In The Master and Margarita, through its unusual range, picking up of tone, and sometimes a parodying voice, Bulgakov produces a novel that is a theatrical rendering of the terrors of 1930s. He meticulously weighs the question of cowardice, guilt, and conscience in considering the fate of his hero and through audacious portrayal of Christ, Satan and Pilate. The Pilate story, which is also the story written by the master, passes through a succession of narrators and converges to the Mosocw scene at the end, when the fates of Pilate, the master, and Margarita are simultaneously determined. Their fates reflect Bulgakov's own conviction that cowardice being the worst of human vices - for it is impossible not to believe that the indomitable Margarita has tried, at the expense of forfeiting her soul and salvation, to think up the best future for the master. As for Pilate, he persistently felt the scruple of his conscience since Jesus, whose life if not for his damnable cowardice he could have spared knowing the guilt of other prisoners is more considerably burdened. All that is left to the procurator are wicked pains, incomprehensible anguish, and the piercing feeling that he has lost something irretrievable and all his belated attempts to make up for Jesus' loss are nothing but some petty, worthless and despicable deeds.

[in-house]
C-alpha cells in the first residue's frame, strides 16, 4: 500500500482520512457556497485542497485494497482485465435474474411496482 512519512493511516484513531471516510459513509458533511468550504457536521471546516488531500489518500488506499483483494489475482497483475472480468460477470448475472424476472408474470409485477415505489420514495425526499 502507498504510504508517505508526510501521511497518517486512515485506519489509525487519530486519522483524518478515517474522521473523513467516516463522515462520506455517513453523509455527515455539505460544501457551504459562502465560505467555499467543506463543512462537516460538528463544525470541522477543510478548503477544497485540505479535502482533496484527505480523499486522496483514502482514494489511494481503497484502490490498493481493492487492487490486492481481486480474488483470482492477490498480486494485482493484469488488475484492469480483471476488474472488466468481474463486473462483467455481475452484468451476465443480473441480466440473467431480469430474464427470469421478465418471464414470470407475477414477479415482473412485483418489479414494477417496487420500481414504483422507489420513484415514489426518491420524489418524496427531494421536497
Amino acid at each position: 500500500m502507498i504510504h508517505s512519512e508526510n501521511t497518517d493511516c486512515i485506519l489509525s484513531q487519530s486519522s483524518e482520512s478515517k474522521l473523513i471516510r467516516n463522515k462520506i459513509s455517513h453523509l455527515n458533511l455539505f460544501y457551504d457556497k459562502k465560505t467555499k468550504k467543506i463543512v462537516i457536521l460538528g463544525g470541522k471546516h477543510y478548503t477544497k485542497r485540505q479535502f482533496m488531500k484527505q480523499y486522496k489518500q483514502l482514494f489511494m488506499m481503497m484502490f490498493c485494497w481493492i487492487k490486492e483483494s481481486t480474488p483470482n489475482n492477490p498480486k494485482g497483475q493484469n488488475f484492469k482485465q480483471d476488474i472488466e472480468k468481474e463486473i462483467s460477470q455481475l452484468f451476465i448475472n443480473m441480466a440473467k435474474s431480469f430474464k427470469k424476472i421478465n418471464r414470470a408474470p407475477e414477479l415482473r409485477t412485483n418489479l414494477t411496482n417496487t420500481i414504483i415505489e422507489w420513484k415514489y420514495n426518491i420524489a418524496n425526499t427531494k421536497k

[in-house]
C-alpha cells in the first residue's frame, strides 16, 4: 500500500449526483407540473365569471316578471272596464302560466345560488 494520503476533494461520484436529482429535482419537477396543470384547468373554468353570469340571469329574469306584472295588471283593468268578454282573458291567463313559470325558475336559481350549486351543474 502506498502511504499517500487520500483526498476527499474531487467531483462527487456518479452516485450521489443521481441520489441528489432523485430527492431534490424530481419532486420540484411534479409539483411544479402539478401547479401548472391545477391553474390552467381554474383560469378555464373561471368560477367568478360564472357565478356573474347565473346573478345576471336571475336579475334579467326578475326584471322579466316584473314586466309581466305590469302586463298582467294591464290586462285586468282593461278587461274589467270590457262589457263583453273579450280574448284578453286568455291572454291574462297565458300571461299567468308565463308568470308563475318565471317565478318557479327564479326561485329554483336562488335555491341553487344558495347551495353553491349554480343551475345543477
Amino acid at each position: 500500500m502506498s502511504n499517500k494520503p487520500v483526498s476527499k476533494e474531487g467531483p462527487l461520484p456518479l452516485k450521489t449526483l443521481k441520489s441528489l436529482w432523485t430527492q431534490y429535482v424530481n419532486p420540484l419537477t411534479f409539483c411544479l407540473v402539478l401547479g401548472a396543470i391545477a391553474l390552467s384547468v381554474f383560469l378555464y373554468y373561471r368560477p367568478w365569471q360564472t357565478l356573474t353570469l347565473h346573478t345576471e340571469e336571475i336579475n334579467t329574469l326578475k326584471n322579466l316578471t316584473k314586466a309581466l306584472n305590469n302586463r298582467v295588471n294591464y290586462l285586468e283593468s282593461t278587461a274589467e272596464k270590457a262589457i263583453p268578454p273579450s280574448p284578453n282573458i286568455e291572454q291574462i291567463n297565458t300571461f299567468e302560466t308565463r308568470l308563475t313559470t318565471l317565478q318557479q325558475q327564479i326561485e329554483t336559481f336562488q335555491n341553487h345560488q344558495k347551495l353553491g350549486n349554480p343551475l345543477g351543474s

The novel is meant to educate, and to guide one of a state of enlightment in which the demarcation of humanity into good and evil is no longer useful and the transcendence of the need for retribution is the goal. The characters eventually are brought to see beyond apparent identity to the real identity, and to understand that Woland and Jesus being the same message. On top of the philosophical depth in redemption and death, the novel bespeaks details from Bulgakov's own life and a more personal tone in the satire of Woland and the retinue versus the literary powers. The normality of Soviet life is imposed from the very beginning, at the expense of the poet Ivan Homeless, who remains throughout the book and appears at each pivotal turn of the novel, especially when parable merges with normal reality.


    Blogger Greg said...

    I've been debating about buying this one; the story synposis intrigued me when I found it at the bookstore. I think that now I will defintiely purchase it. thanks for the review!

    2/16/2006 10:36 AM  
    Anonymous Anonymous said...

    May I be so bald to introduce to you a new website, solely devoted to Mikhail Bulgakov’s novel “The Master and Margarita”. You can find it on

    I wish you a nice weekend,

    Jan Vanhellemont

    9/21/2007 6:10 AM